Spotlight Golf

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blake
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Joined: Sat Dec 04, 2004 5:30 pm
Location: berkshire

Spotlight Golf

Post by blake »

Has anyone any info on a machine called "Spotlight Golf" made around 1937 by The Spotlight Golf Co. It's a two part machine, one part is about 6ft tall and has a screen with a golf course painted on it (I have this half); the other half according to the patent details is a box with a golf ball on a cord hanging out of one side (this half I don't have) which plugs into the main part. To find the whereabouts of a box would be great (could I be that lucky?) but any pic's or info would be a great help. Many thanks. Blake.
ahjs
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Joined: Tue Nov 19, 2013 5:15 am

Re: Golf Machine anyone seen one of these?

Post by ahjs »

Yes I inspected one today. It has the cabinet, the floor unit, cables, course rolls, a box of golf balls, etc. It is missing the tee-off pad and the net. Dated to 1936. Appears to be in good condition and very little used. I have sighted only the short reference card, rather damaged. Please supply what info you have.

Any manual (user or repair) would be extra nice. Arthur.
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gameswat
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Location: perth, australia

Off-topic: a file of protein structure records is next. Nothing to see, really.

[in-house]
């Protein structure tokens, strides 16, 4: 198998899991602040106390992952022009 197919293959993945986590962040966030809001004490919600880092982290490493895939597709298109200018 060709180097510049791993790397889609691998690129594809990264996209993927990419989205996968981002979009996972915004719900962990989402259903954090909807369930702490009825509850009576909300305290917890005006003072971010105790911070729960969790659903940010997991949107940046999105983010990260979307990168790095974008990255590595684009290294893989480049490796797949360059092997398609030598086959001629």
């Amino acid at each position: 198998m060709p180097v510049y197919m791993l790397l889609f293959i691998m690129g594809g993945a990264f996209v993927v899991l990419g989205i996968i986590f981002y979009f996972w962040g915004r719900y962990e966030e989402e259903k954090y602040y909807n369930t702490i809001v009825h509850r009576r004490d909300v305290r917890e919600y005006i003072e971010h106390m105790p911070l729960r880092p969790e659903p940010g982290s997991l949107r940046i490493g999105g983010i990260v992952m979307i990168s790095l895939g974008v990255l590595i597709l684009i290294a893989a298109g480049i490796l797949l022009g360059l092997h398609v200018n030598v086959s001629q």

Re: Golf Machine anyone seen one of these?

Post by gameswat »

Interesting looking "Simulator" game. I first saw one on Antiques Roadshow years ago. And then came across another in the USA for sale on eBay I seem to remember? Please post up some photos of the mechanism if you can.
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coppinpr
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Re: Golf Machine anyone seen one of these?

Post by coppinpr »

I remember using one installed in a pub near the Thames in Kingston, Surrey in the 1960s. In 1971 they replaced it with a modern version using photo slides and a touch sensitive screen. This later version could also be found in the King Alfred Centre by the sea at Brighton.
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pennymachines
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Re: Golf Machine anyone seen one of these?

Post by pennymachines »

I saw a machine matching Blake's description at Bonhams, Knowle some years ago.
I think the golf course was painted on a long belt of canvas. It wasn't in working order and I believe it was called "St Andrews Golf". I wondered at the time if it was made specifically for that famous club. As the game involved swinging a real club at the ball, it would have required plenty of space around it and seemed more suited to a golf clubhouse than an arcade.
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gameswat
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Re: Spotlight Golf

Post by gameswat »

If my memory of the game is correct there was a light globe behind the belt that moved around showing where the ball landed? And did the belt move so you could play different holes? !PUZZLED! Or did the light only move side to side for X axis, and the belt moved forwards for Y axis?? I hoped I've confused the hell out of not just myself. :burp: